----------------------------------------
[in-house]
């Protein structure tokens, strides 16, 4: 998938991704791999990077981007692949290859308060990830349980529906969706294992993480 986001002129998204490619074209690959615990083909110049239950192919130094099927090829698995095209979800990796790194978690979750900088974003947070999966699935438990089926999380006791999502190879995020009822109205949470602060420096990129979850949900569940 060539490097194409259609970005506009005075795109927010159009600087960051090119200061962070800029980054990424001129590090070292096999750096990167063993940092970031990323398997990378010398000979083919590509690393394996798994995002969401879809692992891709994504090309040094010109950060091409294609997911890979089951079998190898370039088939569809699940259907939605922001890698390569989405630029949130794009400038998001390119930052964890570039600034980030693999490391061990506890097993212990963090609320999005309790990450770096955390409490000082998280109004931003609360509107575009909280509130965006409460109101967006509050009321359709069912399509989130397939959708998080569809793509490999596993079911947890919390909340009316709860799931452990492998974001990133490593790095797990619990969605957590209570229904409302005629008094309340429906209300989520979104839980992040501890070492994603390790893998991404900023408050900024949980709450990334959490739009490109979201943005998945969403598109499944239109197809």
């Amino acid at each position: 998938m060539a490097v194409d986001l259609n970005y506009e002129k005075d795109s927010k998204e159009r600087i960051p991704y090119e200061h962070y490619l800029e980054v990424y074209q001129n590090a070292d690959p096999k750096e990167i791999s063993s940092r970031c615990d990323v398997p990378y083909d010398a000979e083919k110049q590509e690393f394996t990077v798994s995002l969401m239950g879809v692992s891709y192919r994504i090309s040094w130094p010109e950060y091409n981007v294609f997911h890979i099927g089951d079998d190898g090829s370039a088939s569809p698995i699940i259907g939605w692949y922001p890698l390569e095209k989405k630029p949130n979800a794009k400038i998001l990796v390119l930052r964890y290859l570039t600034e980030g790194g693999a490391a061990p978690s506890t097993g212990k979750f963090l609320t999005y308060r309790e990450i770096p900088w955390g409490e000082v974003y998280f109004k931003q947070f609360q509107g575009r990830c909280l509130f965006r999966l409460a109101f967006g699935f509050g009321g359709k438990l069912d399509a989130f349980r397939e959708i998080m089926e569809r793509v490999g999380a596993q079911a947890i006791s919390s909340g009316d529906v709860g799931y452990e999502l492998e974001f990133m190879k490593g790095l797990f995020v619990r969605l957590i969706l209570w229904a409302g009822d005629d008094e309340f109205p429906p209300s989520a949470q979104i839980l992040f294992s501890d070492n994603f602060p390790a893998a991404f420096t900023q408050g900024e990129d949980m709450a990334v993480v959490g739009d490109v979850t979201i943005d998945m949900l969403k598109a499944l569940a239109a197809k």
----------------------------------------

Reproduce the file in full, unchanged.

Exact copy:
[in-house]
């Protein structure tokens, strides 16, 4: 998938991704791999990077981007692949290859308060990830349980529906969706294992993480 986001002129998204490619074209690959615990083909110049239950192919130094099927090829698995095209979800990796790194978690979750900088974003947070999966699935438990089926999380006791999502190879995020009822109205949470602060420096990129979850949900569940 060539490097194409259609970005506009005075795109927010159009600087960051090119200061962070800029980054990424001129590090070292096999750096990167063993940092970031990323398997990378010398000979083919590509690393394996798994995002969401879809692992891709994504090309040094010109950060091409294609997911890979089951079998190898370039088939569809699940259907939605922001890698390569989405630029949130794009400038998001390119930052964890570039600034980030693999490391061990506890097993212990963090609320999005309790990450770096955390409490000082998280109004931003609360509107575009909280509130965006409460109101967006509050009321359709069912399509989130397939959708998080569809793509490999596993079911947890919390909340009316709860799931452990492998974001990133490593790095797990619990969605957590209570229904409302005629008094309340429906209300989520979104839980992040501890070492994603390790893998991404900023408050900024949980709450990334959490739009490109979201943005998945969403598109499944239109197809």
């Amino acid at each position: 998938m060539a490097v194409d986001l259609n970005y506009e002129k005075d795109s927010k998204e159009r600087i960051p991704y090119e200061h962070y490619l800029e980054v990424y074209q001129n590090a070292d690959p096999k750096e990167i791999s063993s940092r970031c615990d990323v398997p990378y083909d010398a000979e083919k110049q590509e690393f394996t990077v798994s995002l969401m239950g879809v692992s891709y192919r994504i090309s040094w130094p010109e950060y091409n981007v294609f997911h890979i099927g089951d079998d190898g090829s370039a088939s569809p698995i699940i259907g939605w692949y922001p890698l390569e095209k989405k630029p949130n979800a794009k400038i998001l990796v390119l930052r964890y290859l570039t600034e980030g790194g693999a490391a061990p978690s506890t097993g212990k979750f963090l609320t999005y308060r309790e990450i770096p900088w955390g409490e000082v974003y998280f109004k931003q947070f609360q509107g575009r990830c909280l509130f965006r999966l409460a109101f967006g699935f509050g009321g359709k438990l069912d399509a989130f349980r397939e959708i998080m089926e569809r793509v490999g999380a596993q079911a947890i006791s919390s909340g009316d529906v709860g799931y452990e999502l492998e974001f990133m190879k490593g790095l797990f995020v619990r969605l957590i969706l209570w229904a409302g009822d005629d008094e309340f109205p429906p209300s989520a949470q979104i839980l992040f294992s501890d070492n994603f602060p390790a893998a991404f420096t900023q408050g900024e990129d949980m709450a990334v993480v959490g739009d490109v979850t979201i943005d998945m949900l969403k598109a499944l569940a239109a197809k």